Tag Archive: Data Protection

  • Employment Law Newsletter – October 2021

    A review of October’s employment law cases and other important news, with a focus on sex and race discrimination. Also contains a number of useful reports and guidance for employers.

  • Employment Law Newsletter – July 2021

    A review of July’s employment law cases covering Covid-19, dismissal, employment status and discrimination. Other important news items include confirmation regarding data protection, flexible working, SEISS and ACAS guidance on hybrid working.

  • Brexit and data protection – an ongoing saga.

    Many businesses who either transfer personal data from the UK to the EU, or in the other direction, have been concerned that the post-Brexit data protection landscape is unclear or more complex than before. The particular concern has been than doing business across borders would require extra steps or additional contracts to be entered into.

    When the Brexit transition period ended on 31 December 2020, the UK became a “third country” for GDPR purposes, meaning that transfers of personal data from the EU to the UK would be treated as transfers out of the EU. Those transferring data from inside the EU to the UK would have an obligation to ensure that adequate protections for data subjects were in place before a transfer could be made. This means that transfers or personal data into the UK would require additional mechanisms to protect individuals, such as “standard contractual clauses”, with which business in the UK would only be familiar if they were previously transferring personal data to non-EU countries.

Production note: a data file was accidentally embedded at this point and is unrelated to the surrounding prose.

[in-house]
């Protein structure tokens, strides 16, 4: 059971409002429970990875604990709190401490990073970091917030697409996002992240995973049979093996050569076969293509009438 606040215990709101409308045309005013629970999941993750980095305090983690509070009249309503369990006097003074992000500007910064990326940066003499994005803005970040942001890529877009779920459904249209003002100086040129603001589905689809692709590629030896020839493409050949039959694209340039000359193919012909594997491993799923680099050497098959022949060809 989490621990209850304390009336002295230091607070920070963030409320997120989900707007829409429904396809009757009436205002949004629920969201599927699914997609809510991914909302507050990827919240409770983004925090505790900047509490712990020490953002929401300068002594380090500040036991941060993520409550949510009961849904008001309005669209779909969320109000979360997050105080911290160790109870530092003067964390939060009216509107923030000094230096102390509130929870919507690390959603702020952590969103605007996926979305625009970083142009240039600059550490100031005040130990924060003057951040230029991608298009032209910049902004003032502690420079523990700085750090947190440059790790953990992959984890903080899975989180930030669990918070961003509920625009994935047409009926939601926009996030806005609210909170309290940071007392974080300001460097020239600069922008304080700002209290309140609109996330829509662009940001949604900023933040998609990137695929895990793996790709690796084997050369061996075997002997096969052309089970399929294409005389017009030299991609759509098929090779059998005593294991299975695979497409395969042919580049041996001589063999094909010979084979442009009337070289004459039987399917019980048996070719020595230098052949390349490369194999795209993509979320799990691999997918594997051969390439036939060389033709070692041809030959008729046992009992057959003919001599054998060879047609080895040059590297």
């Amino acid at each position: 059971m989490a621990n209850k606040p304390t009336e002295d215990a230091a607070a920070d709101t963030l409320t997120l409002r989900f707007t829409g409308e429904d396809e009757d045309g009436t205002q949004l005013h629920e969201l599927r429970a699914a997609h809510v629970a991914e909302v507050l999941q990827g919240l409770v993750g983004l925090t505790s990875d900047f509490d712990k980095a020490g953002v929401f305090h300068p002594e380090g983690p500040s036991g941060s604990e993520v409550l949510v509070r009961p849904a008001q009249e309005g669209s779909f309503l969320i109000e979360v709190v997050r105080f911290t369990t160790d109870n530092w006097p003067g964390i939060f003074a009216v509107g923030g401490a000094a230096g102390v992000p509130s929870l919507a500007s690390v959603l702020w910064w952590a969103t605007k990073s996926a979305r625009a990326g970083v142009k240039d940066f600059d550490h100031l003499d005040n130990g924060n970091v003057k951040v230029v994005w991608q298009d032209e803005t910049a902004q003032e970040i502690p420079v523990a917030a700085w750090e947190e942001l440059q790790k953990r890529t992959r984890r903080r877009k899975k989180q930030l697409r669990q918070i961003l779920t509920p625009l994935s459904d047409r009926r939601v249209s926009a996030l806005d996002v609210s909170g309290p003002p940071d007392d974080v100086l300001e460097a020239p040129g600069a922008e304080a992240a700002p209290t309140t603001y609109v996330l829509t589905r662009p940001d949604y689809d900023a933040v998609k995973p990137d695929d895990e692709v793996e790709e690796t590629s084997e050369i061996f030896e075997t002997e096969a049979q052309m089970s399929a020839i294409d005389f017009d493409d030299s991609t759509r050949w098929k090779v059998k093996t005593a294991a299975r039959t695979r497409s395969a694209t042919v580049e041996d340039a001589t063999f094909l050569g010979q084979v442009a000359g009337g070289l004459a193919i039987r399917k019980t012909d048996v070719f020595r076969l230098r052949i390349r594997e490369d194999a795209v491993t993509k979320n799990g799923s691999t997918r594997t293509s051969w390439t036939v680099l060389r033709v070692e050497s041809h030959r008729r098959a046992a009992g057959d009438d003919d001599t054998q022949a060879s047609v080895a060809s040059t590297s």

However, the trade and co-operation agreement of 24 December 2020 includes an interim provision dealing with personal data transfer from the EU to the UK. This bridging mechanism provides that during the interim period, the UK will not be deemed a third country, and personal data transfers from the EU to the UK can continue without additional safeguards. The interim period lasts for four months, but is automatically extended for another two months unless either the EU or the UK objects to an extension.

    GDPR has been adopted wholesale into UK law in the Data Protection Act 2018, which means that data transfers from the UK to the EU can continue seamlessly, as long as the EU has been given a finding of adequacy by the UK authorities – the UK has already made that decision, so for the time being, and unless the UK position changes in the future, data transfers out of the UK into the EU are dealt with as before.

    In the short term, therefore, for most purposes it is business as usual for data transfers in both directions between the UK and the EU. However, this only applies until the end of the interim period referred to above, unless the EU Commission makes a finding of adequacy in respect of the UK’s data protection environment.

    Regarding the longer term picture, on 19 February 2021, the European Commission made a draft finding of adequacy in respect of the UK. The Commission issued a press release, stating that it had considered UK law and practice and had concluded that the UK provides an “essentially equivalent” level of protection to that available in the EU.

    The finding of adequacy is not yet binding, as it must be approved by the European Data Protection Board and ratified by EU member states. If the finding is adopted, it will last for a period of four years and will be subject to ongoing review of the UK’s continuing data protection environment.

    It cannot be guaranteed that the European Data Protection Board and member states will approve the finding of adequacy, and they may ask for additional safeguards in the UK (particularly around the access to personal data by public authorities, such as law enforcement agencies), but the draft findings are a step in the right direction which, if ratified, will ensure that data can continue to flow smoothly between the UK and EU.

    Further information

    If you have any questions and/or would like advice on any Commercial Law matter, please speak to Ben Habershon at: hello@dixcartuk.com or to your usual Dixcart contact.